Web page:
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• # Kochanek-Bartels Splines Custom Mouse Algorithm

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Posted (edited)

Someone remarked about WindMouse being a dated solution and said "why not zoidberg spline algorithms" for a more modern solution, so I implemented a Kochanek-Bartels Spline algorithm for DreamBot's MouseAlgorithm interface.

I don't want the implementation to be entirely public so I'm just sharing the translated math equations portion, which is honestly like 70% of the work imo. You'll need to look up literature/resources to fill in the gaps (equation inputs, handling of the outputs, etc). For a hint - generating control points is the most important next step, but exactly how you do that and how you use them in your algo's implementation is up to you 😉 It's like an open ended leetcode with a bit of math mixed in.

```/**
* An implementation of the Kochanek-Bartels Spline for simulating mouse movement between two points. This type of
* spline uses three user-defined parameters to control the shape of the spline: tension, continuity, and bias. This
* implementation was adapted for use with DreamBot's API.
*
* @author Koku
*/
public class TCBSplineMouse implements MouseAlgorithm {

// ...

/**
* Interpolates a point on a spline generated using a provided segment of control points for a given time-step t.
*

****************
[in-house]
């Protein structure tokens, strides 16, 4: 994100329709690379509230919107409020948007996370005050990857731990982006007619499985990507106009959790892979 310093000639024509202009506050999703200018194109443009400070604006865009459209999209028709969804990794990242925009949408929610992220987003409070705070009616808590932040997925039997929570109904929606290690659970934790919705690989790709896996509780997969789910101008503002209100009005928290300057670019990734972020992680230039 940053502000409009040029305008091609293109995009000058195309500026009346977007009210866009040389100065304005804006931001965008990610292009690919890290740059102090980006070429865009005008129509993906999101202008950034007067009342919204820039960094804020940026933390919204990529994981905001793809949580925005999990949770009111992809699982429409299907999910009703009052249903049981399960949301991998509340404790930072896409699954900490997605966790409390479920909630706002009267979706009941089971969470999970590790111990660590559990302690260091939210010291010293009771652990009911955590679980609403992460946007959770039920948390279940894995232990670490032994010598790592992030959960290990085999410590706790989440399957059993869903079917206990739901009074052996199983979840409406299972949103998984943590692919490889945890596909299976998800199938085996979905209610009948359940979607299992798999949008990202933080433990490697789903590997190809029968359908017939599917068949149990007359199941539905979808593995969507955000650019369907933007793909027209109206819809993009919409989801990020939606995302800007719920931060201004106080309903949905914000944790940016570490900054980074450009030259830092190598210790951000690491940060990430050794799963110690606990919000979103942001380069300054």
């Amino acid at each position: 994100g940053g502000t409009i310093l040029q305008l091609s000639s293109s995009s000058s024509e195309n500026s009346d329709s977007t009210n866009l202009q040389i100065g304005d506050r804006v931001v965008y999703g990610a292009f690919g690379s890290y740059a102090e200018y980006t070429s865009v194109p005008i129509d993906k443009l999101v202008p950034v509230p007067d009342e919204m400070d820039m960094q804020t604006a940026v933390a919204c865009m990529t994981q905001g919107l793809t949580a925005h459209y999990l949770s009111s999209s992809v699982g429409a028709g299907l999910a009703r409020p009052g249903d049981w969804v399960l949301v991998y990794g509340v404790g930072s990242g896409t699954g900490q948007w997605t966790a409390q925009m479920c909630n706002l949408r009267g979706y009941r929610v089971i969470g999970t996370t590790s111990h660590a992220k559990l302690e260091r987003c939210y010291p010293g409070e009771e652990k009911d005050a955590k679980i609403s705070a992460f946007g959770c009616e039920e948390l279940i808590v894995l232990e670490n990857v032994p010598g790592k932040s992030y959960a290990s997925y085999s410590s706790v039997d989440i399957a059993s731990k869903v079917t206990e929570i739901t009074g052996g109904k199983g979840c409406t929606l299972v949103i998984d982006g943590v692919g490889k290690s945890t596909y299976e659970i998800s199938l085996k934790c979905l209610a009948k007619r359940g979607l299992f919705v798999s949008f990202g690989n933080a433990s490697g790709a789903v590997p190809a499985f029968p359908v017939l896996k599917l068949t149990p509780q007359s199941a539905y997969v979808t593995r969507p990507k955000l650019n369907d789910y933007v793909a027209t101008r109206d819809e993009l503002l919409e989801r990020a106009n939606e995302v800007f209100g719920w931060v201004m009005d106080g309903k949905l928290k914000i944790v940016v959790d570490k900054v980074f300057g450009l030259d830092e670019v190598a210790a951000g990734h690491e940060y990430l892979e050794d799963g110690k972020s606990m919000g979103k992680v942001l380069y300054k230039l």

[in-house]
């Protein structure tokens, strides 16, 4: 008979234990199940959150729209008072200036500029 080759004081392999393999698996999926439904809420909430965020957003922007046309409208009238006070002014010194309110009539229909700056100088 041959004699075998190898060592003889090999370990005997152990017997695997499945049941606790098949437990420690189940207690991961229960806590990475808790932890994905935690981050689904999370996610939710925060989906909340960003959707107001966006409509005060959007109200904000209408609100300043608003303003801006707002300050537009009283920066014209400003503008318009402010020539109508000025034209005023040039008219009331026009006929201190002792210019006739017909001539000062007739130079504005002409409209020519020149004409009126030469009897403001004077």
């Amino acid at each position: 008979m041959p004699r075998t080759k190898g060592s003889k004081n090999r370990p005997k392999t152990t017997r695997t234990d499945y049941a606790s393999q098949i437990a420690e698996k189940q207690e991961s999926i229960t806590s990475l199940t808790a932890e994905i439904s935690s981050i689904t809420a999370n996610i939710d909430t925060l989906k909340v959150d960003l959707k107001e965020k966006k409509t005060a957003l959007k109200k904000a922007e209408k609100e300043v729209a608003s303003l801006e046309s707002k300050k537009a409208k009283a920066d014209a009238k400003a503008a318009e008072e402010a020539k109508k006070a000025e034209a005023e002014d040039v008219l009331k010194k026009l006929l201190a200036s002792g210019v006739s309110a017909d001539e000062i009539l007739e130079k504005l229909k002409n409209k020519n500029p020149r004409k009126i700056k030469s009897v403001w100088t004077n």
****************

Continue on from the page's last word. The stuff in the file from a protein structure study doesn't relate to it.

* @param t Value between 0 and n-1, where n = controlPointsSegment.size(). This value is the time-step along the
*          spline for the given controlPointsSegment.
* @return Point on the spline at time-step t
*/
private Point _interpolate(double t, List<Point> controlPointsSegment) {
Point p1 = controlPointsSegment.get(0);
Point p2 = controlPointsSegment.get(1);
Point p3 = controlPointsSegment.get(2);
Point p4 = controlPointsSegment.get(3);

double dx_1 = (p2.getX() - p1.getX()) * (1 - _tension) * (1 + _bias) * (1 + _continuity) / 2.0
+ (p3.getX() - p2.getX()) * (1 - _tension) * (1 - _bias) * (1 - _continuity) / 2.0;
double dy_1 = (p2.getY() - p1.getY()) * (1 - _tension) * (1 + _bias) * (1 + _continuity) / 2.0
+ (p3.getY() - p2.getY()) * (1 - _tension) * (1 - _bias) * (1 - _continuity) / 2.0;

double dx_2 = (p3.getX() - p2.getX()) * (1 - _tension) * (1 + _bias) * (1 - _continuity) / 2.0
+ (p4.getX() - p3.getX()) * (1 - _tension) * (1 - _bias) * (1 + _continuity) / 2.0;
double dy_2 = (p3.getY() - p2.getY()) * (1 - _tension) * (1 + _bias) * (1 - _continuity) / 2.0
+ (p4.getY() - p3.getY()) * (1 - _tension) * (1 - _bias) * (1 + _continuity) / 2.0;

double t_squared = t * t;
double t_cubed = t * t * t;

double x = (2 * t_cubed - 3 * t_squared + 1) * p2.getX() + (t_cubed - 2 * t_squared + t) * dx_1
+ (-2 * t_cubed + 3 * t_squared) * p3.getX() + (t_cubed - t_squared) * dx_2;
double y = (2 * t_cubed - 3 * t_squared + 1) * p2.getY() + (t_cubed - 2 * t_squared + t) * dy_1
+ (-2 * t_cubed + 3 * t_squared) * p3.getY() + (t_cubed - t_squared) * dy_2;

return new Point((int) Math.round(x), (int) Math.round(y));
}

// ...

}```

Edited by Koku
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Quote